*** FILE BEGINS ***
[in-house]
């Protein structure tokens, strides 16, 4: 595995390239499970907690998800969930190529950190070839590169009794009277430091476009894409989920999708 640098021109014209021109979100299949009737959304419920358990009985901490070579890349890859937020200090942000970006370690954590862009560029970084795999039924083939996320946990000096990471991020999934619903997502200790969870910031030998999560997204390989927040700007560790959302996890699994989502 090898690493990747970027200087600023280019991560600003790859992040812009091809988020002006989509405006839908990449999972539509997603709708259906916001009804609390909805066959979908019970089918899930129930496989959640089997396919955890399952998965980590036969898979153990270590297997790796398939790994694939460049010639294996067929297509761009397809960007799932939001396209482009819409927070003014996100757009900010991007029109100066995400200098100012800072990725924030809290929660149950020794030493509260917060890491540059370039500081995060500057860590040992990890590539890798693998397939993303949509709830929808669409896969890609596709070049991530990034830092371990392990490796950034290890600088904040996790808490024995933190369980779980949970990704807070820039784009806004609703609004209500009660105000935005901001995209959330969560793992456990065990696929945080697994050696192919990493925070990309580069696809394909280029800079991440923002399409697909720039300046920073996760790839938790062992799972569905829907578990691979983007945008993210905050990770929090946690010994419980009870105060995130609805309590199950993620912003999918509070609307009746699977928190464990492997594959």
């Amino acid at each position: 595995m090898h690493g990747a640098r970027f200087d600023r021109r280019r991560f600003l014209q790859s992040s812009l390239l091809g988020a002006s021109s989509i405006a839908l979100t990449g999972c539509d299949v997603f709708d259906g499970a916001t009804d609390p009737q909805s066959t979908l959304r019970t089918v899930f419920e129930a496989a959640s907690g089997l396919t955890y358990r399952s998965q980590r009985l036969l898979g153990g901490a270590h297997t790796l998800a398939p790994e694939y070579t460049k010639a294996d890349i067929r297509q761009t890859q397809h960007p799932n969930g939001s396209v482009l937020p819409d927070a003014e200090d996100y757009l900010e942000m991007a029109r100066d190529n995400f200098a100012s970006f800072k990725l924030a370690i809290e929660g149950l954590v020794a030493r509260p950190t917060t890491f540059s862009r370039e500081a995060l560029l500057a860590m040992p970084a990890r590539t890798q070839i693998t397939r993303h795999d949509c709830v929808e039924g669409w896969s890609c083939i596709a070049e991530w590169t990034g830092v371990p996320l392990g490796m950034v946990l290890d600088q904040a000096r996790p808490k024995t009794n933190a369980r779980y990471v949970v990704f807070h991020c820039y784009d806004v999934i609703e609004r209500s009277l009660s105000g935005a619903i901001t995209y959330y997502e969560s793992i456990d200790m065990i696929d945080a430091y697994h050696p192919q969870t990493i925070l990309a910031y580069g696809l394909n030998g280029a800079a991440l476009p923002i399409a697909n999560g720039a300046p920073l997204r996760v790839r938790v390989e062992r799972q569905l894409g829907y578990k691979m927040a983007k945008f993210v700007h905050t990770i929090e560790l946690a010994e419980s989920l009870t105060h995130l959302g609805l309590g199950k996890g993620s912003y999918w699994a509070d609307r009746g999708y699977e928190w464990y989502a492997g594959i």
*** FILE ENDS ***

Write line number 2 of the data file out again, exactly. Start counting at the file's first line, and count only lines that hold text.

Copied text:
């Protein structure tokens, strides 16, 4: 595995390239499970907690998800969930190529950190070839590169009794009277430091476009894409989920999708 640098021109014209021109979100299949009737959304419920358990009985901490070579890349890859937020200090942000970006370690954590862009560029970084795999039924083939996320946990000096990471991020999934619903997502200790969870910031030998999560997204390989927040700007560790959302996890699994989502 090898690493990747970027200087600023280019991560600003790859992040812009091809988020002006989509405006839908990449999972539509997603709708259906916001009804609390909805066959979908019970089918899930129930496989959640089997396919955890399952998965980590036969898979153990270590297997790796398939790994694939460049010639294996067929297509761009397809960007799932939001396209482009819409927070003014996100757009900010991007029109100066995400200098100012800072990725924030809290929660149950020794030493509260917060890491540059370039500081995060500057860590040992990890590539890798693998397939993303949509709830929808669409896969890609596709070049991530990034830092371990392990490796950034290890600088904040996790808490024995933190369980779980949970990704807070820039784009806004609703609004209500009660105000935005901001995209959330969560793992456990065990696929945080697994050696192919990493925070990309580069696809394909280029800079991440923002399409697909720039300046920073996760790839938790062992799972569905829907578990691979983007945008993210905050990770929090946690010994419980009870105060995130609805309590199950993620912003999918509070609307009746699977928190464990492997594959």